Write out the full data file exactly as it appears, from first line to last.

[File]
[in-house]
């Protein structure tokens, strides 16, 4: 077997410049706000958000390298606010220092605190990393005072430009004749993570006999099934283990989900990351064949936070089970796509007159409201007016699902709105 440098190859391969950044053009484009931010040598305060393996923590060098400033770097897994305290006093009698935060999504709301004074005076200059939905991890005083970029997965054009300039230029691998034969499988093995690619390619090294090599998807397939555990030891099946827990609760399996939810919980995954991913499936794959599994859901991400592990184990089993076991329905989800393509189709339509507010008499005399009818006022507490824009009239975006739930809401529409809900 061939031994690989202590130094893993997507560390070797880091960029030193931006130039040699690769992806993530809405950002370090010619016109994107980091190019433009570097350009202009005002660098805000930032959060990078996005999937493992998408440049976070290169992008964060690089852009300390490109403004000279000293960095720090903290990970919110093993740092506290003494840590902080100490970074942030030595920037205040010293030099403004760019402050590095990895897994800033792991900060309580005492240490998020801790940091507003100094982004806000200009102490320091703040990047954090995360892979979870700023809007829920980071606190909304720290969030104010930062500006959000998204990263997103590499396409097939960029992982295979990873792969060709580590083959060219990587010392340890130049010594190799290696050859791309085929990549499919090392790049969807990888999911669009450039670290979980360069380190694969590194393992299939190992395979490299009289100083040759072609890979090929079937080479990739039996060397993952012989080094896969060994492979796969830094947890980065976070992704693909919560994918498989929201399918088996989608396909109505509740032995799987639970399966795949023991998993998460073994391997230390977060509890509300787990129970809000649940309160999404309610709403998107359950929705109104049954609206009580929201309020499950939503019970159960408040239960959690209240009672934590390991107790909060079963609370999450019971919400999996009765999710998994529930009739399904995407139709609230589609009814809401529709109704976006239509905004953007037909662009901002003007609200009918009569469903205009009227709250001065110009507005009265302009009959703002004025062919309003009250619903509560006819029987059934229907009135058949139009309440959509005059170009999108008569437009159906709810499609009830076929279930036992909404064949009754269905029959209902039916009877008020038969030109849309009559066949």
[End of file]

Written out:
[in-house]
């Protein structure tokens, strides 16, 4: 077997410049706000958000390298606010220092605190990393005072430009004749993570006999099934283990989900990351064949936070089970796509007159409201007016699902709105 440098190859391969950044053009484009931010040598305060393996923590060098400033770097897994305290006093009698935060999504709301004074005076200059939905991890005083970029997965054009300039230029691998034969499988093995690619390619090294090599998807397939555990030891099946827990609760399996939810919980995954991913499936794959599994859901991400592990184990089993076991329905989800393509189709339509507010008499005399009818006022507490824009009239975006739930809401529409809900 061939031994690989202590130094893993997507560390070797880091960029030193931006130039040699690769992806993530809405950002370090010619016109994107980091190019433009570097350009202009005002660098805000930032959060990078996005999937493992998408440049976070290169992008964060690089852009300390490109403004000279000293960095720090903290990970919110093993740092506290003494840590902080100490970074942030030595920037205040010293030099403004760019402050590095990895897994800033792991900060309580005492240490998020801790940091507003100094982004806000200009102490320091703040990047954090995360892979979870700023809007829920980071606190909304720290969030104010930062500006959000998204990263997103590499396409097939960029992982295979990873792969060709580590083959060219990587010392340890130049010594190799290696050859791309085929990549499919090392790049969807990888999911669009450039670290979980360069380190694969590194393992299939190992395979490299009289100083040759072609890979090929079937080479990739039996060397993952012989080094896969060994492979796969830094947890980065976070992704693909919560994918498989929201399918088996989608396909109505509740032995799987639970399966795949023991998993998460073994391997230390977060509890509300787990129970809000649940309160999404309610709403998107359950929705109104049954609206009580929201309020499950939503019970159960408040239960959690209240009672934590390991107790909060079963609370999450019971919400999996009765999710998994529930009739399904995407139709609230589609009814809401529709109704976006239509905004953007037909662009901002003007609200009918009569469903205009009227709250001065110009507005009265302009009959703002004025062919309003009250619903509560006819029987059934229907009135058949139009309440959509005059170009999108008569437009159906709810499609009830076929279930036992909404064949009754269905029959209902039916009877008020038969030109849309009559066949």